A Weekly ComputorEdge Column by Douglas E. Welch




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Keeping it separate

by Douglas E. Welch

June 18, 1999

In today's increasingly litigious society it is becoming more and more important to keep your private life separate from your work life. If you fail to do this you just might find your email on display the next time your company is taken to court. While it may seem like an over-reaction, recent history has shown the importance of email in legal proceedings is growing every day. Lawyers are learning to love email since it produces such a clear audit trail of information. Below are a few simple guidelines to help keep both you and your company out of the courtroom.

Separate but equal

Your first step is to establish a separate email address. When email was just beginning to grow we often used our company email address for everything. After all, it was the only one we had. Today, there is no excuse not to have your own email address. Whether it is through your own ISP or using one of the many free web-based email services. Once this address is set up, make sure that only the appropriate people have each email address. If your company is a partner with Intel you may not want to have your personal friend at Motorola emailing you at your work address.

A separate email address ensures that you won't be using the company email system for personal correspondence, a no-no under most company's policies. More importantly, your personal email won't be archived or backed-up along with all the other corporate data that could be subpoenaed in a court proceeding. This doesn't mean lawyers couldn't also request your private email records but it makes it less likely. Your company may have a log of you accessing your external mailbox but they probably won't have access to the actual content of those messages.

Everyone is listening

I make a point of only writing in email those comments I would say to someone's face. You would be well advised to take the same tack. You must assume that somewhere down the line the person you refer to may see your comments, whether this is through some intentional meddling of a third party or merely a slip of the mouse. There should be no presumption that your email is private.

Email security is lax, at best. Passwords can be guessed. Messages can easily be printed or forwarded to others without considering the content of messages. Do yourself a large favor and reserve your most critical comments for your journal.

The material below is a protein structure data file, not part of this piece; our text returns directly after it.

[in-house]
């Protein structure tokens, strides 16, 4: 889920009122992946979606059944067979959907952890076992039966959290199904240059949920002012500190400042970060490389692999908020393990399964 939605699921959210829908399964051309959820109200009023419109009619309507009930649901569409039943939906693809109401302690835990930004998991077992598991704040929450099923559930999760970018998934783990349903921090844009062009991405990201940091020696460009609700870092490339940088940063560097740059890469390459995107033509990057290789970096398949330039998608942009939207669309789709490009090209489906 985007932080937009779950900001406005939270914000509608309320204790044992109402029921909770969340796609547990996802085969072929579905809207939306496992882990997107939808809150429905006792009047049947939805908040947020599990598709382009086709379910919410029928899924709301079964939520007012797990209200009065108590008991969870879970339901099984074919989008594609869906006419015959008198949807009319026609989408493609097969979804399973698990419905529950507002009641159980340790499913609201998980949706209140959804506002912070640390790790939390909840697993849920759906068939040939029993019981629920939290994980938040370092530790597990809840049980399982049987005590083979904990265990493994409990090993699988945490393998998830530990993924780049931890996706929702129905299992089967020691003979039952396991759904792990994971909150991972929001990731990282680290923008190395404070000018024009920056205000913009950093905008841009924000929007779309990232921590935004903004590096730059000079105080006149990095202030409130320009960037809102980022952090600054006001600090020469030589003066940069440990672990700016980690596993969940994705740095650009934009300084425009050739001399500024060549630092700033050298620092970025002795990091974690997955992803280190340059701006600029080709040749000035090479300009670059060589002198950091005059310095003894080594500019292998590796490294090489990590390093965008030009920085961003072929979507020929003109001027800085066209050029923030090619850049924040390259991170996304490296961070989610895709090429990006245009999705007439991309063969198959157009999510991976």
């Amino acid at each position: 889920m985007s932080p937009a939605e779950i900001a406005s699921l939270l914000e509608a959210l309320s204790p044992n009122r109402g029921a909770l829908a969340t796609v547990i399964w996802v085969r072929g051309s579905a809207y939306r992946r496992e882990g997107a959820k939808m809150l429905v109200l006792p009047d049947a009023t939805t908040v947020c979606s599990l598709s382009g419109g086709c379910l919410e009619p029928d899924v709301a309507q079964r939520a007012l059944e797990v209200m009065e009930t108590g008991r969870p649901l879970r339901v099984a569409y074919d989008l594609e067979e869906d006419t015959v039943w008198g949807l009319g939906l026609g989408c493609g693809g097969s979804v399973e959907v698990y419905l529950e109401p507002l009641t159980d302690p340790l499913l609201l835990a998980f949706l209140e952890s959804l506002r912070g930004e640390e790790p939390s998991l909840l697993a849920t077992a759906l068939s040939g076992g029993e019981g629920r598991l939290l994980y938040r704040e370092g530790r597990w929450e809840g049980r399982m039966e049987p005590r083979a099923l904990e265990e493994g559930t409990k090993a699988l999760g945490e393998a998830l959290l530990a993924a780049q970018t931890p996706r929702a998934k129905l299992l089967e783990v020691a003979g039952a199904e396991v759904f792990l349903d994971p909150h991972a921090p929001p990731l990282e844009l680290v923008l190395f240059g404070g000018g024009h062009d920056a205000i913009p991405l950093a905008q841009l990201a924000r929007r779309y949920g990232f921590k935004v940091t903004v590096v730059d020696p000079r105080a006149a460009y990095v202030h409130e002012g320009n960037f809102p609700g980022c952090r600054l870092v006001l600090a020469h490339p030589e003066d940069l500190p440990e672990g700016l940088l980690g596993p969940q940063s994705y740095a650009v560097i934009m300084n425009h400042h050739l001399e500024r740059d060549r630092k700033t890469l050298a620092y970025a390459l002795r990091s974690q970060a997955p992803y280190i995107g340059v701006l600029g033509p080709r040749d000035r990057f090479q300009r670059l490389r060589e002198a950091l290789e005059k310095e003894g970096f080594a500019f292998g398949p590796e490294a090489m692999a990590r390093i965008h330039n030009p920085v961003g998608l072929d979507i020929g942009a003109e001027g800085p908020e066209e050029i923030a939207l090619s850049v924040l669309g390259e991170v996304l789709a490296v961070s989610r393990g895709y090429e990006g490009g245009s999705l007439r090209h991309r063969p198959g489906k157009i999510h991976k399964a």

Web links

Another casualty of recent litigation is the linking of one web site to another. There have been several recent cases in which employees were reprimanded or fired because they linked their company web site to their personal web site. Their web sites contained information which some people considered offensive. These people then complained to the company for supporting such information, even remotely.

The best advice is to never link your personal and professional web sites. Again, litigation has caused us to throw out the electronic "baby with the bath water" but it is only through such isolation that you can protect yourself.

You must also be careful if you are part of your company's web design or management team. You should get written approval for every external link you place on the web site to insure that you don't accidentally violate agreements with business partners or violate company policy regarding content.

Take it all home

Most companies will not object to editing/printing personal documents at work so long as it does not take a large amount of your time or company resources. Even so, it is best to remember to clean up after yourself once you have completed your work. Make sure that you don't leave personal documents on your work machine where they might be automatically backed up or archived. If you don't, your documents could become part of company information that might be subpoenaed.

In the days before inexpensive removable disk drives I actually carried a hard disk to and from work every day. My personal data resided there and it also allowed me to take work home or bring files into work, if necessary. Today you have the ability to carry around Zip or other removable disks easily.

The Bit Trail

Finally, remember to regularly purge downloaded files, bookmarks, history files and cookies from your web browser. It has been proven that merely browsing the web can create quite a trail of information. Similarly, temporary files from word processors and other programs can create the same kind of paper trail. While you don't have to be paranoid about such information, cleaning out these items on a regular basis could save you trouble in the future.

It is disappointing that increasing litigation and distrust has caused the work environment to become so unfriendly to technology, but it is up to you to protect yourself and your company by keeping personal and professional information separate.

Douglas E. Welch is a freelance writer and computer consultant in Van Nuys, California. Readers can discuss career issues with other readers by joining the Career Opportunities Discussion on Douglas' web page at: http://www.welchwrite.com/

He can reached via email at douglas@welchwrite.com

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